Want to know the future? Then cross our very own legal astrologer’s palm with silver as he gazes into his crystal ball and makes his predictions for 2005
What does 2005 hold in store for construction law? Will it be more of the same or will things get better or worse? Are we in for another wave of adjudication cases challenging adjudicators’ decisions? Will arbitration get more popular again? Will the Technology and Construction Courts attract more or less business?
One thing to bear in mind is that 2005 will be an election year, unless something (else) goes badly wrong for the government. Therefore there will be little legislation affecting construction law. The review of the Construction Act, even if finalised, will not attract any priority because the parliamentary timetable, even after the election (and whatever the colour of the new government), will be full of allegedly more pressing business.
There is just a hint that the flood of adjudication cases might slow down. The recent Court of Appeal case of Amec Capital Projects vs Whitefriars City Estates (8 April 2004, page 52) involved a challenge to an adjudicator on the grounds of lack of jurisdiction, bias and procedural unfairness. The court dismissed all these challenges. The tone of Lord Justice Dyson’s leading judgement suggests that the Court of Appeal at least will not be looking too favourably on similar challenges in the future.
It will of course be impossible to prevent the inexorable spread of human rights legislation into almost every walk of life, including construction. Although the quick fix of adjudication does not attract human rights (despite many employers believing that the procedure verges on the inhumane), the rights to a fair trial (article six) and to respect for private and family life (article eight) are likely to impinge.
Section three of the Human Rights Act 1998 requires that legislation and even court procedural rules must be interpreted and given effect to in a way that is compatible with the The European Convention for the Protection of Human Rights. This will mean that court rules on amendments will be interpreted liberally to allow parties to pursue any arguable claims or defences within reason. Planning and development laws will be construed to observe article eight in areas such as travellers’ rights and private planning applications.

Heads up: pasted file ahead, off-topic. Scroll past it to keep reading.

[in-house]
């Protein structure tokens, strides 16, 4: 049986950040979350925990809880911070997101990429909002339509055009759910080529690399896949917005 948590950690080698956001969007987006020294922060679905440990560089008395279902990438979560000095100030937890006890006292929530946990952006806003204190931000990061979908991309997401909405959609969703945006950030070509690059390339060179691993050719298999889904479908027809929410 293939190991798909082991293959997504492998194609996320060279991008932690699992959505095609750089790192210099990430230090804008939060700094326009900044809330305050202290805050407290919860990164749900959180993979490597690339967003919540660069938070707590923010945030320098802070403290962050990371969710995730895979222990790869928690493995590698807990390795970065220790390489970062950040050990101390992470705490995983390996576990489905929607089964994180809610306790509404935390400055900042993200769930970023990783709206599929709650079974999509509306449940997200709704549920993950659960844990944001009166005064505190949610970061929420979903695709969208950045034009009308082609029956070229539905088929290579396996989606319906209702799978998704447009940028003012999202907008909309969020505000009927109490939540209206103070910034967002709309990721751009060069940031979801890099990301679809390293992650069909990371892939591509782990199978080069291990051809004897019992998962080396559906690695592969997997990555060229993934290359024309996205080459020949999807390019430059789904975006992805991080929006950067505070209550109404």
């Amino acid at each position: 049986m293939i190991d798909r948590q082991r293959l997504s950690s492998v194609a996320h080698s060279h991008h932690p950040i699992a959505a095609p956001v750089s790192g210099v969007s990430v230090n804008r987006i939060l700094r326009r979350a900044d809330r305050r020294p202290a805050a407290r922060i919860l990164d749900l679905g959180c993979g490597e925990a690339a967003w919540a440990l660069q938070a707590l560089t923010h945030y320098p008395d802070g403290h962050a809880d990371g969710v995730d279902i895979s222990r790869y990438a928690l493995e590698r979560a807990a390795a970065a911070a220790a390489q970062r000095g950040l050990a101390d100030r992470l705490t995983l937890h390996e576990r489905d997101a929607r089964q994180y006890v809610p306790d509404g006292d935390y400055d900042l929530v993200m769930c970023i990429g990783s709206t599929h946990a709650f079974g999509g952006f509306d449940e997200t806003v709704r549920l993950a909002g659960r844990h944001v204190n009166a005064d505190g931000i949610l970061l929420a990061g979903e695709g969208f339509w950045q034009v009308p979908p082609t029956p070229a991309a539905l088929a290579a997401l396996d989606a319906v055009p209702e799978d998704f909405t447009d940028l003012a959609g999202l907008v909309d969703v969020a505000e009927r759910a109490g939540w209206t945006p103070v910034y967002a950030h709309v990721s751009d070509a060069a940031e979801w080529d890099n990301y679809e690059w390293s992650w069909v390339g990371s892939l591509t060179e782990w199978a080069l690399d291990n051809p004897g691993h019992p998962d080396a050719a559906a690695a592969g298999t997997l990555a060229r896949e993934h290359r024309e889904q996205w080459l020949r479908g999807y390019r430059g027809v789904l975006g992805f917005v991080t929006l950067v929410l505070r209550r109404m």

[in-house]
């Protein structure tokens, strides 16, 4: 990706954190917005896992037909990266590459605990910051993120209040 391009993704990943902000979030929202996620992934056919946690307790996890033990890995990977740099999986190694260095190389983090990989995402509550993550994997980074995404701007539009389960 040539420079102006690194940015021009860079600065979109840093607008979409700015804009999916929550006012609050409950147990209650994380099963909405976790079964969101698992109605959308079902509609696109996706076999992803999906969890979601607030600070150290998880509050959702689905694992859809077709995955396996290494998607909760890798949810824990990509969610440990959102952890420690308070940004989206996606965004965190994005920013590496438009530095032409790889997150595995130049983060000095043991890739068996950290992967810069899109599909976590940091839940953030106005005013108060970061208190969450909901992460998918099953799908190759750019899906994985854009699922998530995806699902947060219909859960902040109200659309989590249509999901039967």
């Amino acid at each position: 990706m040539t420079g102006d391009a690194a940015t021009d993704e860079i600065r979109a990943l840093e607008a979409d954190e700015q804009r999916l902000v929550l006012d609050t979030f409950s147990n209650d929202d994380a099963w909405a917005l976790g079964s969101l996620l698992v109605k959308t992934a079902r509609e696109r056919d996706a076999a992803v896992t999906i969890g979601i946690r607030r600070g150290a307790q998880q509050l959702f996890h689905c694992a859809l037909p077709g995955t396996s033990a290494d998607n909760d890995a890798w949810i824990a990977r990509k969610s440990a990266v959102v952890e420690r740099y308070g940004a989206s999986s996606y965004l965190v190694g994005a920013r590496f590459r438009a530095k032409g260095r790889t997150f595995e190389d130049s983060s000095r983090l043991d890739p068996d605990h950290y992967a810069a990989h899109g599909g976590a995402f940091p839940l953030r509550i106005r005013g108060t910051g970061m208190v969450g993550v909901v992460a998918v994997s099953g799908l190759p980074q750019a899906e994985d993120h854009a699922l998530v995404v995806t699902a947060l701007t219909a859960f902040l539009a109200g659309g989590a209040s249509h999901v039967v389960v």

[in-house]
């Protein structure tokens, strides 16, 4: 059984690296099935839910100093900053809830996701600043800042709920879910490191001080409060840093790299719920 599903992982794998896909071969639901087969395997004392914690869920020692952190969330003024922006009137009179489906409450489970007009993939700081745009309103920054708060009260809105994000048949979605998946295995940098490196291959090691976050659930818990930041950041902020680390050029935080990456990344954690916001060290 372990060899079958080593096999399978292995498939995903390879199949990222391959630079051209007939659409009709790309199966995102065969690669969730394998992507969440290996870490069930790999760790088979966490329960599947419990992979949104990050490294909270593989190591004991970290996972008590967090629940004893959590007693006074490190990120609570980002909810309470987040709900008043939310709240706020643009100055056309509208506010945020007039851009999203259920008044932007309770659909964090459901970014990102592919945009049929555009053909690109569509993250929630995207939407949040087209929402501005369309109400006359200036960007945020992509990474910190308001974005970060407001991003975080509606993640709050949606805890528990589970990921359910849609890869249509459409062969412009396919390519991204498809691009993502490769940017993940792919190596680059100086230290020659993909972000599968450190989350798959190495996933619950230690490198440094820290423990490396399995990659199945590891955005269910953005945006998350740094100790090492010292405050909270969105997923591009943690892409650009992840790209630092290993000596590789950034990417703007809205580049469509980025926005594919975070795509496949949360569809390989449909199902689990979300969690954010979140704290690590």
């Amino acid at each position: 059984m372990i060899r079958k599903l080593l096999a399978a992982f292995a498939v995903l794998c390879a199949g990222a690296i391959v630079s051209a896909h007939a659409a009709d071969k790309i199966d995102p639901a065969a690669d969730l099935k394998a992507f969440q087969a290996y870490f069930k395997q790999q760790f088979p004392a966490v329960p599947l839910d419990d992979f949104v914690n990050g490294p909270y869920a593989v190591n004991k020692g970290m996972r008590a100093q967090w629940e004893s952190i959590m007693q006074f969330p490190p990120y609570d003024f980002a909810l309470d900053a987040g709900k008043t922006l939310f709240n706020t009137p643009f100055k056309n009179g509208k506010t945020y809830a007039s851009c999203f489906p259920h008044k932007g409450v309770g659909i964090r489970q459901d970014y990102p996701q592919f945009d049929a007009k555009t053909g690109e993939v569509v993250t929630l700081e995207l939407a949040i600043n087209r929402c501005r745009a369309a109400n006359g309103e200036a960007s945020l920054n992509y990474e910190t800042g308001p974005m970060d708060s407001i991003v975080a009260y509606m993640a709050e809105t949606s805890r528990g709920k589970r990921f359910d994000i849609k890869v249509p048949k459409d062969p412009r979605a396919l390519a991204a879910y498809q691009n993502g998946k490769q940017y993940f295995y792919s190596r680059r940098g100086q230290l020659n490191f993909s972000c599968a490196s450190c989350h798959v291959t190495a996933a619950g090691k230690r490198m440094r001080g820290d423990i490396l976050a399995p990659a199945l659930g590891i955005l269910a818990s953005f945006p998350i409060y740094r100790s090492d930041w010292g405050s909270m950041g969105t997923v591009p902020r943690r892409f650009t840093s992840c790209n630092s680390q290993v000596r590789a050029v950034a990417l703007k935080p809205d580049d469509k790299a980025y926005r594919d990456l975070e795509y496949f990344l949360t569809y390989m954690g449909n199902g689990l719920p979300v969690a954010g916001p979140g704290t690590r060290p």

A number of recent cases have involved what are laughingly called all-risks insurance policies
There will be greater clarity in the role of experts in disciplines, ranging from architect, engineer and accountant to quantity surveyors and programming consultant. Because there has been a greater requirement that experts should be not only independent but be seen to be so, there has been some concern that they might have to reveal private thoughts and discussions with their clients and their lawyers. A recent Court of Appeal case, Alan Jackson vs Marley Davenport Ltd ruled that earlier drafts of experts’ reports did not have to be disclosed as they were still privileged. This was a helpful development in the clarification of the expert’s role.
A number of recent cases have involved what are laughingly called all-risks insurance policies for contractors. These have highlighted the fact that such cover is anything but. The recent Commercial Court case of Lumbermens Mutual Casualty vs Bovis Lend Lease (5 November 2004, page 52) has highlighted the difficulty of obtaining an indemnity from insurers for a payment made under a global settlement. The problem with insurance is that often the exceptions to exceptions take away what appears to be covered by the opening words of the policy. Contractors will need to look at proposed policies much more carefully to ensure that they are actually covered against the risks that they need to be covered against.
Crystal ball gazing is all very well, but even the cases that are in the pipeline are no guide because they settle or get decided on some unforeseeable basis. However, like Mystic Meg, I can’t be proved wrong until the end of the year. Leave the £1 coin in the lucky hat by the door on your way out, would you?
Robert Akenhead QC is a barrister in construction law at Atkin Chambers and joint editor of Building Law Reports